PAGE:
Good books include Jonathan Little's Secrets of Professional Tournament Poker Vols 1-3. For the very advanced player Chris Moorman's Moorman's Book of Poker is excellent (but definitely not for novices). Gus Hansen's Every Hand Revealed is a good and easy read even if a little dated. Also good but slightly outdated is the Harrington on Hold'em series 1-3 as a lot of players still play that style at the decent but not great level.

    I'm about to buy a HUD and have a crack at online poker. As I understand it the best sites are ones like 888 and Bet365 which have a lot of sports bettors and casino gamblers on. Any advice for online play would be much appreciated as would any general advice on books or online resources. (y)
     
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  2. fatpiranha

    fatpiranha dismember

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    Went to my regular Friday night tournament last night after missing the previous week due to the winter vomiting virus :sick:. Good turnout, all 5 tables are full. I get a horrible seat draw. My table is full of maniacs and calling stations. I'm going to have to get some good starting hands or get lucky. To make matters worse the 2 best players on the table are sat immediately to my left and as i'm sat in seat 10 my view of them is obstructed by the dealer.

    My first decision is whether or not to cash in my white chip. We start with 13k but 6k of that is a white chip we can cash in anytime before the deal but which we can't lose until we cash it. If i'm at a tight table I normally cash it straight away to get full value from my good hands and be able to bully a bit. This is not one of those times and I definitely want two bites at this cherry.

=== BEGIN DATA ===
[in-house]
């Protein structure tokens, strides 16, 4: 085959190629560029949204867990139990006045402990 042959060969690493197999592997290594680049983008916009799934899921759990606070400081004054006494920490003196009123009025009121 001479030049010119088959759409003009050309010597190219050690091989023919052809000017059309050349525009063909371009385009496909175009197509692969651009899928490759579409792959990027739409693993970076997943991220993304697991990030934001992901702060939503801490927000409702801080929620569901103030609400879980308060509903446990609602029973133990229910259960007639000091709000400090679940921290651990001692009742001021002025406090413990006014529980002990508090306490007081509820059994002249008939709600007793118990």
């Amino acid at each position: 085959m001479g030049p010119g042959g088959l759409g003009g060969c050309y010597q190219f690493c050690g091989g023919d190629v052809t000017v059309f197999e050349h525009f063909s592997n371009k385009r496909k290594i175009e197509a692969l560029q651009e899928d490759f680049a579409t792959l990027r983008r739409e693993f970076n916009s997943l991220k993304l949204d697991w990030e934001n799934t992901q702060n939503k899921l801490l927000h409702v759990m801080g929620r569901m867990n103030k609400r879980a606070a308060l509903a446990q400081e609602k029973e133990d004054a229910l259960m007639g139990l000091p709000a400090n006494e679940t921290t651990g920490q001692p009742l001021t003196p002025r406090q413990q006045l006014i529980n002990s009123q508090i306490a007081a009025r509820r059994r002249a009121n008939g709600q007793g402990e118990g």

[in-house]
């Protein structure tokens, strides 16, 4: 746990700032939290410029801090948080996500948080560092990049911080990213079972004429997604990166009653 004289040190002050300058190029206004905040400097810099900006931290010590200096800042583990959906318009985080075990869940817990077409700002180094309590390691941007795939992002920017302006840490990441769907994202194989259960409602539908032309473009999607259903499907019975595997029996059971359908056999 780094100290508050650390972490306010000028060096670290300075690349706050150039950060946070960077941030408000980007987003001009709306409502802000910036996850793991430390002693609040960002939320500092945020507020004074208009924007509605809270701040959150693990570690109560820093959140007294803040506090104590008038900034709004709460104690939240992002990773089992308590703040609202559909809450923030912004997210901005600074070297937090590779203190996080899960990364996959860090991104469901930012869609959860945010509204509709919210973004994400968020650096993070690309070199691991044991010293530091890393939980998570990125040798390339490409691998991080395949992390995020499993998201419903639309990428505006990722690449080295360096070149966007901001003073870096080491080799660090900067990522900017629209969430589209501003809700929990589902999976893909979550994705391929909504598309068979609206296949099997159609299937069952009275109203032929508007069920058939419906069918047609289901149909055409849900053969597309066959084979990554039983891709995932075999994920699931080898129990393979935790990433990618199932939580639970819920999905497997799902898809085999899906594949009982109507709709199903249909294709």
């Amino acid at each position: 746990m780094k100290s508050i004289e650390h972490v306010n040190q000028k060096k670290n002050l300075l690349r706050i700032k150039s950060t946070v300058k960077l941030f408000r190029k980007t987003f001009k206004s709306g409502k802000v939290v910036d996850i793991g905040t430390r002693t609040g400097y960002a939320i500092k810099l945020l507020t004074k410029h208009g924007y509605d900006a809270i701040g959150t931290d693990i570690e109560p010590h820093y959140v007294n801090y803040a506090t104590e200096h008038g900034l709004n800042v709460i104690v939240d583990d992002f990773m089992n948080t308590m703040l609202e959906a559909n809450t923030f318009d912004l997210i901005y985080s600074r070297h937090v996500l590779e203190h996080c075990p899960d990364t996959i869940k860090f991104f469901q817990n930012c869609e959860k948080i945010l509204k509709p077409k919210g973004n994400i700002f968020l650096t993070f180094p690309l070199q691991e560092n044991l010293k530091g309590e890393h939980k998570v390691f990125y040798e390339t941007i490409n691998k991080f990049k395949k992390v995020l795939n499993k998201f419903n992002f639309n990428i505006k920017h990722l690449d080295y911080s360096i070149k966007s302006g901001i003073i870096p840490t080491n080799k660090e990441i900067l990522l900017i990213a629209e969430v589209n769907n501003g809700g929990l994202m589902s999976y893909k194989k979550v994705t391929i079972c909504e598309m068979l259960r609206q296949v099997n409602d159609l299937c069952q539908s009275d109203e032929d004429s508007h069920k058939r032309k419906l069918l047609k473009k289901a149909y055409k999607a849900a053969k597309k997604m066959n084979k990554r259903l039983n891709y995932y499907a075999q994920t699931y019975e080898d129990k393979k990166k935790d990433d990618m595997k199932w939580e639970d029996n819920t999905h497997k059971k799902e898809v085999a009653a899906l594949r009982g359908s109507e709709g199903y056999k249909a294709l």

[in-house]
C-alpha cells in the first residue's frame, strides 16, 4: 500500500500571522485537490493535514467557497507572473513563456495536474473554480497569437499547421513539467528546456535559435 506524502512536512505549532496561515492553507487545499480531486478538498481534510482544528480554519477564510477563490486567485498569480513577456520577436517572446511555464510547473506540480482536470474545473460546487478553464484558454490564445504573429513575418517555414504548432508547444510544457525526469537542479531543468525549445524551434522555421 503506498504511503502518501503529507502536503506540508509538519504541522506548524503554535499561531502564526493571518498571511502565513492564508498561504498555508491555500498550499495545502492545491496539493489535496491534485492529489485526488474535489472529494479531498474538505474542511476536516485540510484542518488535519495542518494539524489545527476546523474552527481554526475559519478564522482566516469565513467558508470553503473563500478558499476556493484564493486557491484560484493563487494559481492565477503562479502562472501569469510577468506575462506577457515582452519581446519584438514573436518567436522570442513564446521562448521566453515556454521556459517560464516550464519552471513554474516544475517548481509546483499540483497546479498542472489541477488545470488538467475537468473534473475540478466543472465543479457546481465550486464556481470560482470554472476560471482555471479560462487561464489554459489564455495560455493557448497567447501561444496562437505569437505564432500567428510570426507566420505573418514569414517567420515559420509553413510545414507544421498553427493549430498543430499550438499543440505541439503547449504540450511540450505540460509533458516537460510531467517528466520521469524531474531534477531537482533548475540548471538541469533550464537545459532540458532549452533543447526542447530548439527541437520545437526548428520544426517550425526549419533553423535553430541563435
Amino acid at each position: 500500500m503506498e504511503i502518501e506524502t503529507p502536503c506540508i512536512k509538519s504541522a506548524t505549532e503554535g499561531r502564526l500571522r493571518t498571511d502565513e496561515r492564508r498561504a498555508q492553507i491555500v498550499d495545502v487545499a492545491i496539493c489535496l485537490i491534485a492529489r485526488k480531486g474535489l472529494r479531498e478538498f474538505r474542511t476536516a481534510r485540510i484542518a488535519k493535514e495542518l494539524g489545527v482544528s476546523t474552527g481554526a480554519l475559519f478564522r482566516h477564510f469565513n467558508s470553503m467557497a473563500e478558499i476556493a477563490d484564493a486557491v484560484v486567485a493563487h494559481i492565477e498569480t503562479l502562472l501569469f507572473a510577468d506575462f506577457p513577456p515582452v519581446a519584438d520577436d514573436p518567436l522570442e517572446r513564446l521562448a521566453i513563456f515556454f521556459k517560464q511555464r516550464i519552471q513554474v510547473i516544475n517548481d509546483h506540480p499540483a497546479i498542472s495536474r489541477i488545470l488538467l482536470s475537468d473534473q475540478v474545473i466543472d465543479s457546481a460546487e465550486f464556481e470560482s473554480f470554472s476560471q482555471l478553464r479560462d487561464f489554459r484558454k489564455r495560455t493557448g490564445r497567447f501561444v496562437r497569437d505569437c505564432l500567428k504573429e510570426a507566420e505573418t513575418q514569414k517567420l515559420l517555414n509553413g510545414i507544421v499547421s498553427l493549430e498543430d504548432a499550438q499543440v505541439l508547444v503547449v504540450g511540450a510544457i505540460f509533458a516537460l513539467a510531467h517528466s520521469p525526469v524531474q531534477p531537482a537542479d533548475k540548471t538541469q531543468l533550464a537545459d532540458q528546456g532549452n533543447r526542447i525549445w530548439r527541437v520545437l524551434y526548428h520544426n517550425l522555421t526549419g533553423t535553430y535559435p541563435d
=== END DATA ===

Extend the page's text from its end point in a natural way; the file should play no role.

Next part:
2 hands in I call a 4BB raise from the UTG in position with a suited KQ. There is one other caller before me. The flop comes 10,9,4 with 2 of my suit. The opener puts in a pot size raise and the other caller folds. I think I am most likely up against an overpair or A,10. It shouldn't really be A,10 as that has a -ve EV from UTG but these aren't good players. I have a massive draw with the flush, a gutshot and 2 overcards to the board so I push all in with the semi-bluff. My opponent shows down JJ which makes me a 56/44% favourite but the next 2 cards blank and I have to cash in my white chip.

    4 hands later i'm all in preflop with QQ against AK off. Again i'm a 56/44% favourite but he hits a K on the turn and i'm the 2nd person out of the tournament :(.

    I don't rebuy immediately as I sure as hell don't want my seat back. I go for a 5 minute walk and rebuy when my previous seat is taken. My next seat is much better. A lot of tight passive players and the young Indian guy who always lets you know when he has a good hand by putting a chip on his cards to protect them when he intends to play. The best player on the table is the Polish guy who came runner up the week I was away sick. He is sat to my immediate left. There is one massive stack on the table; an English guy in his 30s who is a reg but never seems to make the final table due to his propensity to overvalue top pair top kicker and overpairs. This is a great draw, the smell of fish is overwhelming :).

    I'm card dead for a long time but call a 3BB raise from the hi-jack and a call from the cut off on the button with Q,10 suited. I hit top pair weak kicker on the flop but when there is no further action I make a thin value bet on the river and get called by a pair of 9s. I'm pleased about this as missing value bets is a big hole in my game and i've finally won my first hand of the night.